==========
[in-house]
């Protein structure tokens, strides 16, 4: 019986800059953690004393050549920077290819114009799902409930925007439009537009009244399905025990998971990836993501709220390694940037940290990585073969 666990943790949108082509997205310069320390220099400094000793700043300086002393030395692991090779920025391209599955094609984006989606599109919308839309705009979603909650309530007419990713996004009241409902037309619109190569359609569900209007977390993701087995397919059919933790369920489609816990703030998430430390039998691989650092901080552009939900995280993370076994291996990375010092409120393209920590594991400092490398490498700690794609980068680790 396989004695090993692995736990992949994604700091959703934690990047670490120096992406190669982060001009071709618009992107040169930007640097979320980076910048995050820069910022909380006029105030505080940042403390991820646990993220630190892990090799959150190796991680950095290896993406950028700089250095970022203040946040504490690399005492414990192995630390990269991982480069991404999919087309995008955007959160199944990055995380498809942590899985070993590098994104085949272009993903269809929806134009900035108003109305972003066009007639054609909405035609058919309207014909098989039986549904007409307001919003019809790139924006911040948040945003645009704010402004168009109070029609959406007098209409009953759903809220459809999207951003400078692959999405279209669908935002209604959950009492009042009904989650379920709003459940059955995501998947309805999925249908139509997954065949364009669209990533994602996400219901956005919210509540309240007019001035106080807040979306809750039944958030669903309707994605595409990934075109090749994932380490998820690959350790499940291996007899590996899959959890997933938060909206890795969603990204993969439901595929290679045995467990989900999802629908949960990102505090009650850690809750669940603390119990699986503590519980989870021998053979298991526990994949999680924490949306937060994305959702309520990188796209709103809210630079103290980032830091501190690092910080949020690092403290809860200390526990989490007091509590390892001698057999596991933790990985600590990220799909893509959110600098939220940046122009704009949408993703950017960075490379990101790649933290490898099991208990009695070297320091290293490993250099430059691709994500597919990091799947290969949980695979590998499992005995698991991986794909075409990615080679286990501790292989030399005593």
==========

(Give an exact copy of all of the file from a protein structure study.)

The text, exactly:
[in-house]
């Protein structure tokens, strides 16, 4: 019986800059953690004393050549920077290819114009799902409930925007439009537009009244399905025990998971990836993501709220390694940037940290990585073969 666990943790949108082509997205310069320390220099400094000793700043300086002393030395692991090779920025391209599955094609984006989606599109919308839309705009979603909650309530007419990713996004009241409902037309619109190569359609569900209007977390993701087995397919059919933790369920489609816990703030998430430390039998691989650092901080552009939900995280993370076994291996990375010092409120393209920590594991400092490398490498700690794609980068680790 396989004695090993692995736990992949994604700091959703934690990047670490120096992406190669982060001009071709618009992107040169930007640097979320980076910048995050820069910022909380006029105030505080940042403390991820646990993220630190892990090799959150190796991680950095290896993406950028700089250095970022203040946040504490690399005492414990192995630390990269991982480069991404999919087309995008955007959160199944990055995380498809942590899985070993590098994104085949272009993903269809929806134009900035108003109305972003066009007639054609909405035609058919309207014909098989039986549904007409307001919003019809790139924006911040948040945003645009704010402004168009109070029609959406007098209409009953759903809220459809999207951003400078692959999405279209669908935002209604959950009492009042009904989650379920709003459940059955995501998947309805999925249908139509997954065949364009669209990533994602996400219901956005919210509540309240007019001035106080807040979306809750039944958030669903309707994605595409990934075109090749994932380490998820690959350790499940291996007899590996899959959890997933938060909206890795969603990204993969439901595929290679045995467990989900999802629908949960990102505090009650850690809750669940603390119990699986503590519980989870021998053979298991526990994949999680924490949306937060994305959702309520990188796209709103809210630079103290980032830091501190690092910080949020690092403290809860200390526990989490007091509590390892001698057999596991933790990985600590990220799909893509959110600098939220940046122009704009949408993703950017960075490379990101790649933290490898099991208990009695070297320091290293490993250099430059691709994500597919990091799947290969949980695979590998499992005995698991991986794909075409990615080679286990501790292989030399005593």